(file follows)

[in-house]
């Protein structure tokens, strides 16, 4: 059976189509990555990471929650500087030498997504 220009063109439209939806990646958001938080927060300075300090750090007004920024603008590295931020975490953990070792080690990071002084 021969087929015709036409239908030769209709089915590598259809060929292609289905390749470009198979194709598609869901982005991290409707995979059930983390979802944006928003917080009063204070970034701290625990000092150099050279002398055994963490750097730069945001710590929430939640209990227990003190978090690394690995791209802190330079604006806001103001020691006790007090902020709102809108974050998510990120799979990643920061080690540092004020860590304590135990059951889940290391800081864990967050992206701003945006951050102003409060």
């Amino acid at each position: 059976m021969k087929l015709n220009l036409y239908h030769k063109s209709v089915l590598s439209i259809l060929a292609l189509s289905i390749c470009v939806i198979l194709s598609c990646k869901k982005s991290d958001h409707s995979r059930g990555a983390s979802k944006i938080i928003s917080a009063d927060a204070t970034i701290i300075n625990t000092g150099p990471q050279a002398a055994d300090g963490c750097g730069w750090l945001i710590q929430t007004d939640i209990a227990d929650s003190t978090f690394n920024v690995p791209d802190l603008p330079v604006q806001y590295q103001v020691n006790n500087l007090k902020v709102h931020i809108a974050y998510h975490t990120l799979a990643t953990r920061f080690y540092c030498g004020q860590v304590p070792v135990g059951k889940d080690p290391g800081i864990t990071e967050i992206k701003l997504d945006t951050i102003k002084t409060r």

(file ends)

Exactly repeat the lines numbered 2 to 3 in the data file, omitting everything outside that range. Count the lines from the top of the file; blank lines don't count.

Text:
């Protein structure tokens, strides 16, 4: 059976189509990555990471929650500087030498997504 220009063109439209939806990646958001938080927060300075300090750090007004920024603008590295931020975490953990070792080690990071002084 021969087929015709036409239908030769209709089915590598259809060929292609289905390749470009198979194709598609869901982005991290409707995979059930983390979802944006928003917080009063204070970034701290625990000092150099050279002398055994963490750097730069945001710590929430939640209990227990003190978090690394690995791209802190330079604006806001103001020691006790007090902020709102809108974050998510990120799979990643920061080690540092004020860590304590135990059951889940290391800081864990967050992206701003945006951050102003409060």
């Amino acid at each position: 059976m021969k087929l015709n220009l036409y239908h030769k063109s209709v089915l590598s439209i259809l060929a292609l189509s289905i390749c470009v939806i198979l194709s598609c990646k869901k982005s991290d958001h409707s995979r059930g990555a983390s979802k944006i938080i928003s917080a009063d927060a204070t970034i701290i300075n625990t000092g150099p990471q050279a002398a055994d300090g963490c750097g730069w750090l945001i710590q929430t007004d939640i209990a227990d929650s003190t978090f690394n920024v690995p791209d802190l603008p330079v604006q806001y590295q103001v020691n006790n500087l007090k902020v709102h931020i809108a974050y998510h975490t990120l799979a990643t953990r920061f080690y540092c030498g004020q860590v304590p070792v135990g059951k889940d080690p290391g800081i864990t990071e967050i992206k701003l997504d945006t951050i102003k002084t409060r």